Since August 2007, spreads on RMBS have increased markedly and issuance has been limited. Where issues have taken place, they have recently been at spreads of around 120 basis points over the bank bill rate. At this pricing, new mortgage business financed through the RMBS market is unlikely to be profitable. This change in funding costs has had a significant impact on the competitive position of different lenders, given the differences across lenders in how housing loans are funded. The five largest banks have diversified funding bases, with a little under half of total funding coming from deposits, around half from domestic and foreign capital markets, and only about 5 per cent from securitisation (Table 2). The foreign-owned banks have traditionally relied less on deposits, and more heavily on domestic capital markets and offshore funding. As a group, the regional banks rely more heavily on securitisation than the other banks, although deposits still account for the largest share of their funding. Mortgage originators source essentially all of their funding from securitisation, as typically they have neither the balance-sheet size nor the capital base from which loans could be provided.

While there has been very limited issuance of RMBS over the past six months, there are some tentative signs of recovery in the market. The relatively low credit risk historically associated with Australian prime mortgages, together with strong longer-term demand for highly rated bonds from institutional investors, provide some basis for expecting that this recovery will continue. In time, spreads could be expected to decline from current levels, although probably not to the very low levels seen in 2007. This would help to restore the competitive position of institutions that rely heavily on securitisation to fund their lending.

The changed competitive dynamics have led to a number of proposals for government support of the RMBS market, including the adoption of arrangements similar to those that exist in Canada; these arrangements and the recent experience in the Canadian mortgage market are discussed in Appendix A. The changed environment, however, does not warrant government intervention in the structure of the housing finance market. As evidenced by overseas experience, such intervention can have long-term unforeseen consequences. The recent increase in the cost of funds for securitisers comes at the end of a prolonged period of easy global credit and, as noted above, is likely to be at least partly reversed over time.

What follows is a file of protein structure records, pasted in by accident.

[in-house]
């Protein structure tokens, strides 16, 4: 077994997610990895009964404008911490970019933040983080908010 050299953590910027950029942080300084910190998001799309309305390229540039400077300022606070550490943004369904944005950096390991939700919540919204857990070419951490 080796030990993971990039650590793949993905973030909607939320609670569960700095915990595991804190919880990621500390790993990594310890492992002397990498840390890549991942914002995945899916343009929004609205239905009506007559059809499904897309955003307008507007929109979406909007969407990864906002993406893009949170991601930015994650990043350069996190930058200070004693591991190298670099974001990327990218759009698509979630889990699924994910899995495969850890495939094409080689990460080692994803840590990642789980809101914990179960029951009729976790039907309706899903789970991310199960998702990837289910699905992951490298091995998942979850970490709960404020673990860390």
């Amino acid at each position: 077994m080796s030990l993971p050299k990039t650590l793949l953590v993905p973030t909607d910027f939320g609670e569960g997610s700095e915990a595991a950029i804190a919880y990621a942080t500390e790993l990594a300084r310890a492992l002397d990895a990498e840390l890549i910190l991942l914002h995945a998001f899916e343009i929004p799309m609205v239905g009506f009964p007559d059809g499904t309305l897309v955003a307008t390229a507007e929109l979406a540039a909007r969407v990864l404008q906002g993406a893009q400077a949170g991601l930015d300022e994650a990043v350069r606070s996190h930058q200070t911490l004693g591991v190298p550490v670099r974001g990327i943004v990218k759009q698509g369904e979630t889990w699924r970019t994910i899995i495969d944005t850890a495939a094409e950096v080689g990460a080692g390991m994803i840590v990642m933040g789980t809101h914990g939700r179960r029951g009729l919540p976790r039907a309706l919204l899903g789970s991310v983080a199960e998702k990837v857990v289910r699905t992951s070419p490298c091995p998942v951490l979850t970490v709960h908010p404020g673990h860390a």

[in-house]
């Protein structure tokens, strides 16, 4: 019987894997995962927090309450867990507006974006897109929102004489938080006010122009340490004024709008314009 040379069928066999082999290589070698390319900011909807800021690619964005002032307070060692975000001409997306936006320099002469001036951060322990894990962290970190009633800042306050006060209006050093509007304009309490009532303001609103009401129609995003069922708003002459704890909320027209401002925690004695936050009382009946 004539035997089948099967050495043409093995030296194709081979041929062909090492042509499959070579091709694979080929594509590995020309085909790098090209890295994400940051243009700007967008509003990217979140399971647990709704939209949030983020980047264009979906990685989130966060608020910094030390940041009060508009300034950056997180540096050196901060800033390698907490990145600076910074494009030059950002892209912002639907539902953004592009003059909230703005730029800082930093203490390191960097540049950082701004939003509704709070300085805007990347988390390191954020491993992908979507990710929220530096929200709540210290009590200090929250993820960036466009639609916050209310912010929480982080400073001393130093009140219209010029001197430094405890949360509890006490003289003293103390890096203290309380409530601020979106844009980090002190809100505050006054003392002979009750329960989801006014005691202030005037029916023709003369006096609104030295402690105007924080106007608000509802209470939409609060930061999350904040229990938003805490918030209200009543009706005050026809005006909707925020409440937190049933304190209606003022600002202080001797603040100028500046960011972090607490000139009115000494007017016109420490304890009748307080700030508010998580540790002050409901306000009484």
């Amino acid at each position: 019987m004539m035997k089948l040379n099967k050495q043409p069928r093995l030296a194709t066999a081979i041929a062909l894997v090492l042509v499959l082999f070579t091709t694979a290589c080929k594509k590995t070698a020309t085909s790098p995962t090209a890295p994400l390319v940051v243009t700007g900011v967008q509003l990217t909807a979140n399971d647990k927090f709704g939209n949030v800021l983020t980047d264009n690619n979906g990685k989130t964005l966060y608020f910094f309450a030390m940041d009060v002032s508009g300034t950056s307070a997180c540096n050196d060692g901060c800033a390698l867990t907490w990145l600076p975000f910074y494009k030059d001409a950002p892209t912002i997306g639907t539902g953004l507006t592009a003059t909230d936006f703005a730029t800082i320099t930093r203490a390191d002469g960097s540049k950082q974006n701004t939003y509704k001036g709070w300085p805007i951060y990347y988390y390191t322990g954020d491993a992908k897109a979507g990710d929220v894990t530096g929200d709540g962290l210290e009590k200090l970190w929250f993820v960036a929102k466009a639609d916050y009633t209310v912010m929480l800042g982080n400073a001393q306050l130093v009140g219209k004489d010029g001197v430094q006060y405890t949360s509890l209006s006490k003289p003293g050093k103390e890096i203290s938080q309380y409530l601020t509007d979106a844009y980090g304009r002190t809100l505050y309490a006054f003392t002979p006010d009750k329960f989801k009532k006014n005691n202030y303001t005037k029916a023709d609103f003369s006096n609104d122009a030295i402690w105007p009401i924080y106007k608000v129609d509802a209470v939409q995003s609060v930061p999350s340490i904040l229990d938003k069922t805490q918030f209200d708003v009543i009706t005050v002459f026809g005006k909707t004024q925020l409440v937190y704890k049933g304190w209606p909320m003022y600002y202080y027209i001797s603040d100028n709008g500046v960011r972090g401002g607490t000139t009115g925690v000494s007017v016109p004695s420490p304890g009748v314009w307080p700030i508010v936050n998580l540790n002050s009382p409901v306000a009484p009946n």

2.2 Product types

By international standards, Australian borrowers are offered a wide range of mortgage products and are able to choose from a large number of different loan types, with many of these offering more flexibility than is available in other countries.

The standard housing loan in Australia is a prime, fully documented loan with a 25–30 year maturity, and a maximum loan-to-valuation ratio (LVR) of about 95 per cent. These loans – which account for just under 70 per cent of all housing loans – are offered with various features including (Table 3):

  • flexible repayments (including scope for excess repayments, refinancing and repayment holidays);
  • redraw and offset facilities;
  • the ability to make interest-only payments for up to 10–15 years, after which the loan typically converts to a principal-and-interest loan[2]; and
  • the capacity to split the loan into investor and owner-occupier components.

The majority of Australian housing loans are at variable interest rates, with fixed-rate loans typically accounting for between 10 and 20 per cent of new housing loans.

In addition to standard loans, a number of other types of loans are offered, including:

  • high LVR loans, which allow borrowers that do not have a deposit to cover the transaction costs associated with buying a home. These loans have maximum LVRs of up to 105 per cent, and are only offered by a few specialist lenders;
  • home equity loans, which provide a line-of-credit secured against the property that can be used for home improvements or non-housing purposes, such as to purchase a car, holiday or financial assets. These loans have been available since the mid 1990s and typically have a maximum LVR of 80–90 per cent, and a maximum loan term of 30 years. Home-equity loans are offered by all of the major lenders, and currently account for 17 per cent of all outstanding owner-occupier housing loans;
  • low-doc loans, which tend to be used by households with undocumented or irregular incomes. Initially, these loans were offered by a few specialist lenders, but over recent years the five largest banks have expanded their presence in this market. Low-doc loans currently account for about 7 per cent of all outstanding housing loans;